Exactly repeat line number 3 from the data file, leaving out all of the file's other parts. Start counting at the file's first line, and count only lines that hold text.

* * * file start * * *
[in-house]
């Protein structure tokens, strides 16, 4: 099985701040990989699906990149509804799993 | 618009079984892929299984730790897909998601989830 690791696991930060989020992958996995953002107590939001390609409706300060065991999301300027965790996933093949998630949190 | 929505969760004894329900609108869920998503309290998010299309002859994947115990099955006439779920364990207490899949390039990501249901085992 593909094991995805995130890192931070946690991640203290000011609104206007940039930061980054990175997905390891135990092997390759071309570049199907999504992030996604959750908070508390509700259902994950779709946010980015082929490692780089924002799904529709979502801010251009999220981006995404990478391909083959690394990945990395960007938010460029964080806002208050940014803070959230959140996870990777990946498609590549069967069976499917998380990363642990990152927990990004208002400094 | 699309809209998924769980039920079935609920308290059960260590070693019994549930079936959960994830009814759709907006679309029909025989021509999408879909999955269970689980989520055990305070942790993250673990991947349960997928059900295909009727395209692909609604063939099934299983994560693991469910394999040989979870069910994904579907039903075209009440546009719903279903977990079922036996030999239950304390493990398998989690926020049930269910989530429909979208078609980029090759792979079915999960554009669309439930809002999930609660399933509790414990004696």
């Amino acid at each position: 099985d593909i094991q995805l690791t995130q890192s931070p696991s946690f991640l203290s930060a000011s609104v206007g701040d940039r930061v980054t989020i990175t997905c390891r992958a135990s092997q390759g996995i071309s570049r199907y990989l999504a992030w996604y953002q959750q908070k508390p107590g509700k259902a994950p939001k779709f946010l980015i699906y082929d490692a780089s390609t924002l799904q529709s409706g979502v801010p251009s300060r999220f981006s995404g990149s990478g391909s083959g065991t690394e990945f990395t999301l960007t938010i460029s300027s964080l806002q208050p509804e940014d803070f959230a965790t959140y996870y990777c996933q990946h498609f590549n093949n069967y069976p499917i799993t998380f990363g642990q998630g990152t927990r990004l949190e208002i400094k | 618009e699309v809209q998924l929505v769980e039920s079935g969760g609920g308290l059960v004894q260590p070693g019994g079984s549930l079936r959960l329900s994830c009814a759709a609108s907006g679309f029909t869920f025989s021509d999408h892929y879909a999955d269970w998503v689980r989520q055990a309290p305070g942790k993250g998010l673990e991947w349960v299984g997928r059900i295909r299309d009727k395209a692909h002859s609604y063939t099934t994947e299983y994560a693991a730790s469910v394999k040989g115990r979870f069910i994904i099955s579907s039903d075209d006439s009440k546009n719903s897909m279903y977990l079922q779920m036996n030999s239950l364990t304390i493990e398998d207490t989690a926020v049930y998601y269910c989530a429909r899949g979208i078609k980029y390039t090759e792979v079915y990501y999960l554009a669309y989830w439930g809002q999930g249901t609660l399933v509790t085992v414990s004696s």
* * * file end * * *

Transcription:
């Amino acid at each position: 099985d593909i094991q995805l690791t995130q890192s931070p696991s946690f991640l203290s930060a000011s609104v206007g701040d940039r930061v980054t989020i990175t997905c390891r992958a135990s092997q390759g996995i071309s570049r199907y990989l999504a992030w996604y953002q959750q908070k508390p107590g509700k259902a994950p939001k779709f946010l980015i699906y082929d490692a780089s390609t924002l799904q529709s409706g979502v801010p251009s300060r999220f981006s995404g990149s990478g391909s083959g065991t690394e990945f990395t999301l960007t938010i460029s300027s964080l806002q208050p509804e940014d803070f959230a965790t959140y996870y990777c996933q990946h498609f590549n093949n069967y069976p499917i799993t998380f990363g642990q998630g990152t927990r990004l949190e208002i400094k | 618009e699309v809209q998924l929505v769980e039920s079935g969760g609920g308290l059960v004894q260590p070693g019994g079984s549930l079936r959960l329900s994830c009814a759709a609108s907006g679309f029909t869920f025989s021509d999408h892929y879909a999955d269970w998503v689980r989520q055990a309290p305070g942790k993250g998010l673990e991947w349960v299984g997928r059900i295909r299309d009727k395209a692909h002859s609604y063939t099934t994947e299983y994560a693991a730790s469910v394999k040989g115990r979870f069910i994904i099955s579907s039903d075209d006439s009440k546009n719903s897909m279903y977990l079922q779920m036996n030999s239950l364990t304390i493990e398998d207490t989690a926020v049930y998601y269910c989530a429909r899949g979208i078609k980029y390039t090759e792979v079915y990501y999960l554009a669309y989830w439930g809002q999930g249901t609660l399933v509790t085992v414990s004696s």